“Today’s event is an opportunity for people who are engaged in thinking, and acting, about our energy future to come together to discuss how we can make a positive impact to the threat of climate change,” said John Livermore, Director of Sustainable Marblehead and Founder of Healthy Home, Healthy Planet. “As coastal communities, we have front row seats to the impacts that are presented through climate change. Sustainable Marblehead and Healthy Home, Healthy Planet are committed to working with our local leaders, businesses and community organizations to identify and implement solutions that will benefit our community and decrease our carbon footprint.”
“The North Shore can lead the way to 100 percent clean, renewable energy,” said Meghan Hassett, Campaign Organizer for Environment Massachusetts Research & Policy Center. “Local communities, businesses, and institutions have already made so much progress on clean energy and energy efficiency. We should build on that progress and charge ahead toward a 100 percent renewable future.”
The North Shore has one of the oldest operational solar fields in the country. Greenergy Park in Beverly produces about 94,000 kilowatt hours per year of energy from its 3,000 panels.
In recent years, North Shore communities have made rapid progress in expanding clean energy and reducing fossil fuel consumption.
The towns of Beverly, Salem, Swampscott and Gloucester all recently received more than $200,000 in grants from the state’s Green Communities program to improve the energy efficiency of municipal buildings and schools. Gloucester’s Clean Energy Commission Chair, Linda Stout-Sanders, spoke at the Summit of the energy savings and economic benefits of Gloucester’s wind turbines and municipal aggregation program.
Salem recently became the first community in Massachusetts to commit to achieving 100 percent renewable energy. Salem has already undertaken efforts to reach that goal, including creating a bike program, expanding bike paths to other communities, installing electric vehicle charging stations, converting light fixtures to LED, creating a solar energy co-op and introducing mandatory recycling. Salem State Professor John Hayes and MassPIRG Students at Salem State were in attendance to discuss the community organizing that made Salem’s 100 percent renewable resolution possible.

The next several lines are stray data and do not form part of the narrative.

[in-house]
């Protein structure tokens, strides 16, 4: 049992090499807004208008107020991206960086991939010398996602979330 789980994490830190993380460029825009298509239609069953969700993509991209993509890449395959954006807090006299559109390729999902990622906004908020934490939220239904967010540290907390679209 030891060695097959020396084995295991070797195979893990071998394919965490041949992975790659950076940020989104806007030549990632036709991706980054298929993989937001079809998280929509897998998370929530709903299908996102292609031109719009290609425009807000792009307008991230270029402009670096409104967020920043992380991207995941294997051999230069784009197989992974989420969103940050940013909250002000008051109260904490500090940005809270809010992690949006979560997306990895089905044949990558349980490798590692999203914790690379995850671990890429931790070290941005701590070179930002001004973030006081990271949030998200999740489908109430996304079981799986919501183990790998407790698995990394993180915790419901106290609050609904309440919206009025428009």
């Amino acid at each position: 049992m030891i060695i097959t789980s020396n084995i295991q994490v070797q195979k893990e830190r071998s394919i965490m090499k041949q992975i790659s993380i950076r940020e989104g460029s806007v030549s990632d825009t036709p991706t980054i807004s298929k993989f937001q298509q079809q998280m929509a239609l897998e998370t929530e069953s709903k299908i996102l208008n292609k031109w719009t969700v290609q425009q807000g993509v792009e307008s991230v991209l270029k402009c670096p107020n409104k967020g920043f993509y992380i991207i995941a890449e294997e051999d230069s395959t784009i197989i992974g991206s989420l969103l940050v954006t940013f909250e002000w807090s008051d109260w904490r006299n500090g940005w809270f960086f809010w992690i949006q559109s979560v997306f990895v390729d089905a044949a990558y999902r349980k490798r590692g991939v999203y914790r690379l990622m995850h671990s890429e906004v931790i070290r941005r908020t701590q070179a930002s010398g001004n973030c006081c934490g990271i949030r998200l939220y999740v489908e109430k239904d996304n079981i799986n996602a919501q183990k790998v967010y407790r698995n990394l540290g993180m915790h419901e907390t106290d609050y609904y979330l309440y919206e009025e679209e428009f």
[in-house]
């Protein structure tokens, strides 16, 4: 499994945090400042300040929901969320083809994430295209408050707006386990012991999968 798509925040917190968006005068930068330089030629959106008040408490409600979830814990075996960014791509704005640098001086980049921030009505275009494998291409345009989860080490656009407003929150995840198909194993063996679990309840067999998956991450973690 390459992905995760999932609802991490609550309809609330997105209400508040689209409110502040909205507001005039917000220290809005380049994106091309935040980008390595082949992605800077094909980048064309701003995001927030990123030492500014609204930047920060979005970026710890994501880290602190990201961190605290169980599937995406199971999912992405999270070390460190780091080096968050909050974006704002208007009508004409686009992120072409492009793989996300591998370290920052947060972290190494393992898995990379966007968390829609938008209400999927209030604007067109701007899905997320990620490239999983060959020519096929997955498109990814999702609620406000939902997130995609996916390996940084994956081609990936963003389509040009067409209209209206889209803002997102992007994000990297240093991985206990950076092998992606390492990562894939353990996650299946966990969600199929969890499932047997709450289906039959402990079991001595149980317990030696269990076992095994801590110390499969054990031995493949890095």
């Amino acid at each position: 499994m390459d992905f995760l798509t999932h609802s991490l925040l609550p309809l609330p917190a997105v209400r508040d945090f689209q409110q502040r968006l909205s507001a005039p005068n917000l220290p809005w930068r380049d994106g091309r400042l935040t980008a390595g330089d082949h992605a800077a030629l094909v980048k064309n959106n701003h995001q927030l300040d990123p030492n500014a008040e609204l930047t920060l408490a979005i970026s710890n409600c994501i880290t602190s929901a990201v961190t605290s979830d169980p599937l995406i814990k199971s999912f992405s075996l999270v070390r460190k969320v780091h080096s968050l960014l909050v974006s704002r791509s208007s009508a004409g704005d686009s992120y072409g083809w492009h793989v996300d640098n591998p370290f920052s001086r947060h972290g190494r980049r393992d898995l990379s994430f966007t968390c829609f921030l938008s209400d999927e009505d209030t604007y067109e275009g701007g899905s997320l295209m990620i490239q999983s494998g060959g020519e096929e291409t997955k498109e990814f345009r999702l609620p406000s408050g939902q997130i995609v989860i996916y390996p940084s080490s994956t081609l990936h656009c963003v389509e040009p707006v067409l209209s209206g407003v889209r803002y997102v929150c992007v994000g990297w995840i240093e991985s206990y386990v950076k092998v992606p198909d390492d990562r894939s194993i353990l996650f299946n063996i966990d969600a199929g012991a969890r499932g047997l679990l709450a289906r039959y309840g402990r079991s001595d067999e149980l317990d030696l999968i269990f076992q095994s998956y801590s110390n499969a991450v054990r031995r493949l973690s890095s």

“The enormous challenge of climate change demands action,” said Salem State President John Keenan. “As an educational institution, Salem State University has an obligation to foster scientific understanding and to engage with the larger North Shore community on sustainable solutions such as renewable energy.”
Communities across the North Shore are working to adopt 100 percent renewable energy goals, including Ipswich, Marblehead and Medford. Beverly’s Chair of the Clean Energy Advisory Committee, Fred Hopps, is working with Mayor Cahill to pass a similar resolution to Salem in support of 100 percent renewable energy.
“In the wake of several extreme weather events, the Commonwealth must proactively prepare and plan for the effects of climate change,” stated Lovely. “We need to ensure that Massachusetts remains a leader in renewable energy technology and continue to confront the effects of climate change with purpose and the seriousness this issue warrants. Events like this one, the North Shore for 100 Renewable Energy Summit, help make sure that these issues are in the forefront as we work together to position Massachusetts as a national and global leader in renewable energy.”